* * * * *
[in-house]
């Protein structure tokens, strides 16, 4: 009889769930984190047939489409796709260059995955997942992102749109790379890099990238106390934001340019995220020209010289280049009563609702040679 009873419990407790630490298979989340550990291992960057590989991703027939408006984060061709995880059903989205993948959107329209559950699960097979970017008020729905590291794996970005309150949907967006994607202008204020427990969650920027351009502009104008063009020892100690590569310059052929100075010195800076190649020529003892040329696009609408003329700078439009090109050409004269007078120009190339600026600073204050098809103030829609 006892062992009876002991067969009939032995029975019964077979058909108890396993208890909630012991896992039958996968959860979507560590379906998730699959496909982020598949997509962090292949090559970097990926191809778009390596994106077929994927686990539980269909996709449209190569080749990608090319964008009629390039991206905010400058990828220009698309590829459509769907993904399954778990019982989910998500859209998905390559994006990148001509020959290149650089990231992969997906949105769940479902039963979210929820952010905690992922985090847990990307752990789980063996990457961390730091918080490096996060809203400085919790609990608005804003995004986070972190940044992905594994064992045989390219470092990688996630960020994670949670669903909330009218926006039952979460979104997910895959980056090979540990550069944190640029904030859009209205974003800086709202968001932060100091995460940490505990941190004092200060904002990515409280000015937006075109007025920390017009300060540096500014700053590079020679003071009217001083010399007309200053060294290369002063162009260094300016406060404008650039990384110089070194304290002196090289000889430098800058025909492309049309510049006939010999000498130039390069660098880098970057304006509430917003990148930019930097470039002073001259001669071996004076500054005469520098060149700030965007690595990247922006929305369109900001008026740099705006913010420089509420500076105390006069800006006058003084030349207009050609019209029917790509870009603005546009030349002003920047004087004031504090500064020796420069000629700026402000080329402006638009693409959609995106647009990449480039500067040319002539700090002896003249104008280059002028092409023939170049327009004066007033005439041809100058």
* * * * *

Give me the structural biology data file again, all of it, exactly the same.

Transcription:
[in-house]
């Protein structure tokens, strides 16, 4: 009889769930984190047939489409796709260059995955997942992102749109790379890099990238106390934001340019995220020209010289280049009563609702040679 009873419990407790630490298979989340550990291992960057590989991703027939408006984060061709995880059903989205993948959107329209559950699960097979970017008020729905590291794996970005309150949907967006994607202008204020427990969650920027351009502009104008063009020892100690590569310059052929100075010195800076190649020529003892040329696009609408003329700078439009090109050409004269007078120009190339600026600073204050098809103030829609 006892062992009876002991067969009939032995029975019964077979058909108890396993208890909630012991896992039958996968959860979507560590379906998730699959496909982020598949997509962090292949090559970097990926191809778009390596994106077929994927686990539980269909996709449209190569080749990608090319964008009629390039991206905010400058990828220009698309590829459509769907993904399954778990019982989910998500859209998905390559994006990148001509020959290149650089990231992969997906949105769940479902039963979210929820952010905690992922985090847990990307752990789980063996990457961390730091918080490096996060809203400085919790609990608005804003995004986070972190940044992905594994064992045989390219470092990688996630960020994670949670669903909330009218926006039952979460979104997910895959980056090979540990550069944190640029904030859009209205974003800086709202968001932060100091995460940490505990941190004092200060904002990515409280000015937006075109007025920390017009300060540096500014700053590079020679003071009217001083010399007309200053060294290369002063162009260094300016406060404008650039990384110089070194304290002196090289000889430098800058025909492309049309510049006939010999000498130039390069660098880098970057304006509430917003990148930019930097470039002073001259001669071996004076500054005469520098060149700030965007690595990247922006929305369109900001008026740099705006913010420089509420500076105390006069800006006058003084030349207009050609019209029917790509870009603005546009030349002003920047004087004031504090500064020796420069000629700026402000080329402006638009693409959609995106647009990449480039500067040319002539700090002896003249104008280059002028092409023939170049327009004066007033005439041809100058």